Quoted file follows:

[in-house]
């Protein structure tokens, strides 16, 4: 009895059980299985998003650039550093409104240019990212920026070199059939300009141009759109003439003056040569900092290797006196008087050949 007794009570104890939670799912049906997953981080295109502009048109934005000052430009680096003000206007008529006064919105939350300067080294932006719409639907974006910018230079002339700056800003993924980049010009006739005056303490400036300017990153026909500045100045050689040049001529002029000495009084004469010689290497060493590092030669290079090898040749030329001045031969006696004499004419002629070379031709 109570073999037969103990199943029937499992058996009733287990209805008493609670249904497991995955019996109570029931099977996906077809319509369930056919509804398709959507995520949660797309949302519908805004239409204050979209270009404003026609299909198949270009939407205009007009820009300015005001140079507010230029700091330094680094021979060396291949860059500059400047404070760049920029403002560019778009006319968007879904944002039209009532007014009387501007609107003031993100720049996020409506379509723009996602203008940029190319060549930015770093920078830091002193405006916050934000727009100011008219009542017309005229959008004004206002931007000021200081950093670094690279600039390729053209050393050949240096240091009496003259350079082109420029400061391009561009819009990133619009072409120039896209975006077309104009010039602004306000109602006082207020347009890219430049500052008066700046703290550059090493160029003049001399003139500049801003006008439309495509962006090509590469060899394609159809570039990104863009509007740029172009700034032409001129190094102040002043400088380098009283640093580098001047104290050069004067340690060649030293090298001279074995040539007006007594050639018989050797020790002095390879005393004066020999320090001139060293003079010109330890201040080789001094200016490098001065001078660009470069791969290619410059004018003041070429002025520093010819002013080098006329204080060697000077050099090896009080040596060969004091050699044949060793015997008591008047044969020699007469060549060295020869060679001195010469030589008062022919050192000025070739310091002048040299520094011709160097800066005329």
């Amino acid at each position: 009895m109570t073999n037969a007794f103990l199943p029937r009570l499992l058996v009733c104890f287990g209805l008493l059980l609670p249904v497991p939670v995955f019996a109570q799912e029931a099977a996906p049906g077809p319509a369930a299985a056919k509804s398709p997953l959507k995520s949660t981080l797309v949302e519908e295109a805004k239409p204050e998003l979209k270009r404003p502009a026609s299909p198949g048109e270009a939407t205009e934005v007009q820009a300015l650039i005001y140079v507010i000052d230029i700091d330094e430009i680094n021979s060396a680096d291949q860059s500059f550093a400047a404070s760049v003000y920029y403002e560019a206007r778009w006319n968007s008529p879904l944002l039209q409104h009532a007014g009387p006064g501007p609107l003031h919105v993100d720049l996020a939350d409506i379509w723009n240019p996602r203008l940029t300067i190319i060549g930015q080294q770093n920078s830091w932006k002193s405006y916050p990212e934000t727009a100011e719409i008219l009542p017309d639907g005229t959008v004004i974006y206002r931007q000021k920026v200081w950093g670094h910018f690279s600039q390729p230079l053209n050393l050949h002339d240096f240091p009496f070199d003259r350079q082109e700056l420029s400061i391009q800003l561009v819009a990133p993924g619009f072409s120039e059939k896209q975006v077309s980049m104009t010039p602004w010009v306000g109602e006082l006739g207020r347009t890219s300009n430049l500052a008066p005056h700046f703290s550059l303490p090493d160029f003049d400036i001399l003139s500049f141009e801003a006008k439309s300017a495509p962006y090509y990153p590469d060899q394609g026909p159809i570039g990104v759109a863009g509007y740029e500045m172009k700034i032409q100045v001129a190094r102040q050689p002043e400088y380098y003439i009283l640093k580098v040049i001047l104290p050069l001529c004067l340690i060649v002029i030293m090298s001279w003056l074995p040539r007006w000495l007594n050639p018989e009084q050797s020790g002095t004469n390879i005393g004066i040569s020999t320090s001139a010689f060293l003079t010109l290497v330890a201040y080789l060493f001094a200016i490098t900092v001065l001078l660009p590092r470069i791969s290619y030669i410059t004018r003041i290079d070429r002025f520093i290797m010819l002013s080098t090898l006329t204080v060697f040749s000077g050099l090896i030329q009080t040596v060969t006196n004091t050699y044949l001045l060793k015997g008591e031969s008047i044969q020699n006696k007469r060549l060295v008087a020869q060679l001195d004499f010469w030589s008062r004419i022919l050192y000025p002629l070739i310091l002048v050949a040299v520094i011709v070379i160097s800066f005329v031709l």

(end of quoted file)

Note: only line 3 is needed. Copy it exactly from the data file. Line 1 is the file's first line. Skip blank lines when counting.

């Amino acid at each position: 009895m109570t073999n037969a007794f103990l199943p029937r009570l499992l058996v009733c104890f287990g209805l008493l059980l609670p249904v497991p939670v995955f019996a109570q799912e029931a099977a996906p049906g077809p319509a369930a299985a056919k509804s398709p997953l959507k995520s949660t981080l797309v949302e519908e295109a805004k239409p204050e998003l979209k270009r404003p502009a026609s299909p198949g048109e270009a939407t205009e934005v007009q820009a300015l650039i005001y140079v507010i000052d230029i700091d330094e430009i680094n021979s060396a680096d291949q860059s500059f550093a400047a404070s760049v003000y920029y403002e560019a206007r778009w006319n968007s008529p879904l944002l039209q409104h009532a007014g009387p006064g501007p609107l003031h919105v993100d720049l996020a939350d409506i379509w723009n240019p996602r203008l940029t300067i190319i060549g930015q080294q770093n920078s830091w932006k002193s405006y916050p990212e934000t727009a100011e719409i008219l009542p017309d639907g005229t959008v004004i974006y206002r931007q000021k920026v200081w950093g670094h910018f690279s600039q390729p230079l053209n050393l050949h002339d240096f240091p009496f070199d003259r350079q082109e700056l420029s400061i391009q800003l561009v819009a990133p993924g619009f072409s120039e059939k896209q975006v077309s980049m104009t010039p602004w010009v306000g109602e006082l006739g207020r347009t890219s300009n430049l500052a008066p005056h700046f703290s550059l303490p090493d160029f003049d400036i001399l003139s500049f141009e801003a006008k439309s300017a495509p962006y090509y990153p590469d060899q394609g026909p159809i570039g990104v759109a863009g509007y740029e500045m172009k700034i032409q100045v001129a190094r102040q050689p002043e400088y380098y003439i009283l640093k580098v040049i001047l104290p050069l001529c004067l340690i060649v002029i030293m090298s001279w003056l074995p040539r007006w000495l007594n050639p018989e009084q050797s020790g002095t004469n390879i005393g004066i040569s020999t320090s001139a010689f060293l003079t010109l290497v330890a201040y080789l060493f001094a200016i490098t900092v001065l001078l660009p590092r470069i791969s290619y030669i410059t004018r003041i290079d070429r002025f520093i290797m010819l002013s080098t090898l006329t204080v060697f040749s000077g050099l090896i030329q009080t040596v060969t006196n004091t050699y044949l001045l060793k015997g008591e031969s008047i044969q020699n006696k007469r060549l060295v008087a020869q060679l001195d004499f010469w030589s008062r004419i022919l050192y000025p002629l070739i310091l002048v050949a040299v520094i011709v070379i160097s800066f005329v031709l």